The full payment, or PITI, includes:
- The principal
Scrutinize your spending habits and discuss your budget thoroughly and candidly before sitting down with a loan officer or mortgage professional. Don’t plan to use the full amount for which you qualify.
2. Estimate the Utility Expenses For a Home
Since most home buyers are looking for more square footage than they currently have, that means the utilities will be higher as well. If possible, get an idea for the cost of utilities for homes in your range, so you have a rough idea of how to plan for that in your new budget as a homeowner.
Try making those payments for a few months. If your current rent and utilities come to $1500 per month, but you’re looking at houses that put you in the $2000 per month range, set that extra $500 aside for a few months. Can you live with that? Are you still able to enjoy the things you want to do?
3. Build up Your Savings
Having money set aside softens the blow of unexpected expenses and is the best way to prevent surprises from eating into your lifestyle. If you have the funds planned for such emergencies, it is much less stressful when you find out you need a new water heater or roof. Be sure that when you use money from this fund, you work to replace it as soon as possible. Rainy day accounts only work if you have money in them.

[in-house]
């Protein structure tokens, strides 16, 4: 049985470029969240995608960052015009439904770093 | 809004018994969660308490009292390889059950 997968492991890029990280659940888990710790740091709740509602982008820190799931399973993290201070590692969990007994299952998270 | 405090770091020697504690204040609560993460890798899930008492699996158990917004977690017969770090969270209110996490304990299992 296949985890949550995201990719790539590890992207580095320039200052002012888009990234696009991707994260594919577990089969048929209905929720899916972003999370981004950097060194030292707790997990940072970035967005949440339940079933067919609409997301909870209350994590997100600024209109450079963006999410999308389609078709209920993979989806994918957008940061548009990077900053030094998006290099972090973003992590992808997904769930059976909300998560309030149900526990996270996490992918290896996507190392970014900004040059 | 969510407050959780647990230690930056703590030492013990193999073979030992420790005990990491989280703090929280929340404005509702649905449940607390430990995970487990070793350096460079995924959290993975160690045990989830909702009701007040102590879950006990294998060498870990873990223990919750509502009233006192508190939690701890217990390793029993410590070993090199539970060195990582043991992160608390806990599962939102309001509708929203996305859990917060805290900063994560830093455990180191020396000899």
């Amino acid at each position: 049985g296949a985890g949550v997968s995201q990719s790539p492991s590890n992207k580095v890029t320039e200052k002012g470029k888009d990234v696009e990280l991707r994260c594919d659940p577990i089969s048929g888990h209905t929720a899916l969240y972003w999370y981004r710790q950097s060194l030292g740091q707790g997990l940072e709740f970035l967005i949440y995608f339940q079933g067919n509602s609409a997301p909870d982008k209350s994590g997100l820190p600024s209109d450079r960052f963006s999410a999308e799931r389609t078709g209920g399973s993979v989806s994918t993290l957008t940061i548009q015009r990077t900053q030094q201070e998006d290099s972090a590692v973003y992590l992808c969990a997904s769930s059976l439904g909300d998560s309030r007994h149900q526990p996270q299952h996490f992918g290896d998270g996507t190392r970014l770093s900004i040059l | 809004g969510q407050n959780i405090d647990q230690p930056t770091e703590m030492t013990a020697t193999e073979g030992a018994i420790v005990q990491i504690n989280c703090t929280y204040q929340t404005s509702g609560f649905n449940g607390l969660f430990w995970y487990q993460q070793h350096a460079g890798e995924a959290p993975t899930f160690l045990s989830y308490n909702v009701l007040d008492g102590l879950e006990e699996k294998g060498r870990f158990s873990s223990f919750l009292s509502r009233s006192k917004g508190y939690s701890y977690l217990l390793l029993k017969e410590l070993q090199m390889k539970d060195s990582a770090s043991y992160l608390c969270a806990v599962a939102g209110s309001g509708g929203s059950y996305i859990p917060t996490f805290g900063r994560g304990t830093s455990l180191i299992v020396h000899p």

The Bottom Line
The bottom line is, just because your lender tells you that you qualify for a specific dollar amount, that doesn’t mean you have to find a house that uses every single cent of your lending possibilities.
If you have other things you love to do, like yearly trips to Disneyland, or Friday night take-out, make sure you can still afford them before committing to your mortgage. Regardless of the economy or your circumstances, that mortgage is still due on time every month, so be sure you have the flexibility and resources to meet that demand.
I’m in Over My Head, So Now What Do I Do?
At some point in their lives, most people run into a time when money gets tight. What you do next will determine whether you can put a lid on the damages rather than exacerbating them.
If you’ve gotten into a pinch financially, it’s time once again to take a look at your monthly spending. Determine where you can cut some expenses until you are back in the black. Make the hard decisions as soon as possible so that you do not find yourself behind on your mortgage.
If that happens, you may be looking at more drastic remediation measures such as short sales and foreclosures. While these options temporarily solve your financial difficulties, it will take years afterward to rebuild your credit and enable you to purchase a new home.
Talking about money can be tough, but when you start your path of homeownership with a sincere and honest look at your finances, you have a much better chance of finding the right home for you, your family, and your budget.
At Solarity we are ready to help you on this journey. Call today to speak to one of our professionals; we are here to serve you.